Boosting employee morale with tech

Our CEO James Smith talks to Business Cloud about revolutionising employee happiness while they revolutionise tech.

The original report was written by Katherine Lofthouse and can be found here.

Cardiff-based IT development and operations expert DevOpsGuys are on a mission to be a £100m turnover business within the next five years.

While this might sound like pie in the sky for a company that’s only been around for four years, CEO James Smith says their approach of going into companies and helping them get up to speed with technology is proving hugely popular.

DevOpsGuys counts government departments and blue chip businesses among its main clients – including household names like Admiral, BAE Systems, Waitrose and Travelodge.

However, Smith says the benefit of what they do goes far beyond any tech. “Employees say ‘I enjoy coming to work again’,” he explains. “It’s probably the most fulfilling element of my job. In one company they did a big employee satisfaction survey across several hundred staff who were involved in these new working practices and their satisfaction rates went from about 33 percent to well over 70 percent in 18 months.”

The DevOpsGuys’ mindset is to bring technology to businesses so it acts as a catalyst to do things they haven’t been able to do before.

“You’re giving the smart people inside the business a lot more autonomy to make decisions and get them empowered with their work,” says Smith. “It’s moving away from ‘command and control, you shall do this’ to ‘how are we going to solve this problem?’ It’s about simplifying processes in a lot of instances.”

Having gone from a team of two to over 85 in just four years themselves, Smith is keen to make sure that DevOpsGuys are creating an environment as positive for their own employees as the ones they create in other businesses.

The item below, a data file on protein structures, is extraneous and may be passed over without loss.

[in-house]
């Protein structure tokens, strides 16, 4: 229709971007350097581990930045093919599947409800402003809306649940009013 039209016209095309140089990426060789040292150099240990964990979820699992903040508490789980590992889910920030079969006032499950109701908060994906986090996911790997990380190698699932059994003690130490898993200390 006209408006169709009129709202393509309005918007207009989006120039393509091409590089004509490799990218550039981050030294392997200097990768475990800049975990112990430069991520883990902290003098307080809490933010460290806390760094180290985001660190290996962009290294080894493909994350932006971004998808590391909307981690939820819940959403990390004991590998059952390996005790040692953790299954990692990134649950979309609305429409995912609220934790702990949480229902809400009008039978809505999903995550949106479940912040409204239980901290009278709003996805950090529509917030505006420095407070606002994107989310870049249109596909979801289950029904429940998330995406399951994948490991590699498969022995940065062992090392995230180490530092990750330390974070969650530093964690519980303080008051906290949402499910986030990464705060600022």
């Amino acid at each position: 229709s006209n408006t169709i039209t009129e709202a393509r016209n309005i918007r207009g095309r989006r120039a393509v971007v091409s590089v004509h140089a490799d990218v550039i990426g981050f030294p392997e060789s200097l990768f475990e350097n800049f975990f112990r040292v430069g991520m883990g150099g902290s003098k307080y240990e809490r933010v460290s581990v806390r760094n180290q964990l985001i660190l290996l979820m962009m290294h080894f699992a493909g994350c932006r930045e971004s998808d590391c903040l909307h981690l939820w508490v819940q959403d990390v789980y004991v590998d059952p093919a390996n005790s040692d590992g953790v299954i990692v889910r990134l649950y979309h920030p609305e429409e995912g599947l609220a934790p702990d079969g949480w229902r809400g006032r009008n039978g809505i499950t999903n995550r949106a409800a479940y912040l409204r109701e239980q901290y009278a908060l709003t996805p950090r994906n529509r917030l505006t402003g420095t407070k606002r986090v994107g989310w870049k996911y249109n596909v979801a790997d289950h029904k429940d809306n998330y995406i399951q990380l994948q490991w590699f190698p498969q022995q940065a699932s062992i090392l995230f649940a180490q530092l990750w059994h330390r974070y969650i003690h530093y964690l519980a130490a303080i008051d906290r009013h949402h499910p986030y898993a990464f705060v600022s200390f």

“I have three kids under seven so it’s important to get a balance,” he says.

“My learning journey there has helped me distil that into the business. Our team start between eight and nine each day and by 5.30pm everyone’s gone – we really coach hard on the importance of a work- life balance, taking regular holidays and not burning out. It’s so important and such an issue in IT, it’s something we all really need to bring to the forefront of discussion.”

Smith, who describes himself as a ‘technologist by trade’, started his journey with Dell in 1998 before moving into the start-up world then co-founding DevOpsGuys in 2013 after seeing a gap in the market.

“They say in magic timing is everything. I think it’s the same in business,” he says.

“It’s been a growth trajectory from the moment we kicked off. Steve [Thair] and I put £500 capital into the business to kick it off and this year we’re on target for £10m so it’s quite exciting. It’s been a lot of fun in between.” This might already sound like a big win for a young company but the team’s plans don’t end there.

“We have plans to be a £100m business in the next five years,” says Smith.

“That’s the forecast but I’d love to exceed that – I don’t like to talk about it because it potentially sets a cap on what we do, but we’ll just keep working hard.

“The most important thing for me is demonstrating that this can be done in Wales and get the lessons we’re learning into the community. We want to give people confidence in incubators like Entrepreneurial Spark and show them the next steps in growing their business.”

However, this won’t always be an easy burden to shoulder and Smith admits that shaking things up can create friction with new clients. With this in mind, DevOpsGuys works hard to make this new approach to tech an easy pill for businesses to swallow.

“We put in the foundation of education and learning so people can understand why the changes are coming and where they fit into the process,” he says.

“It’s about engaging everyone from senior leadership to team level and quickly demonstrating that we will make a difference.”

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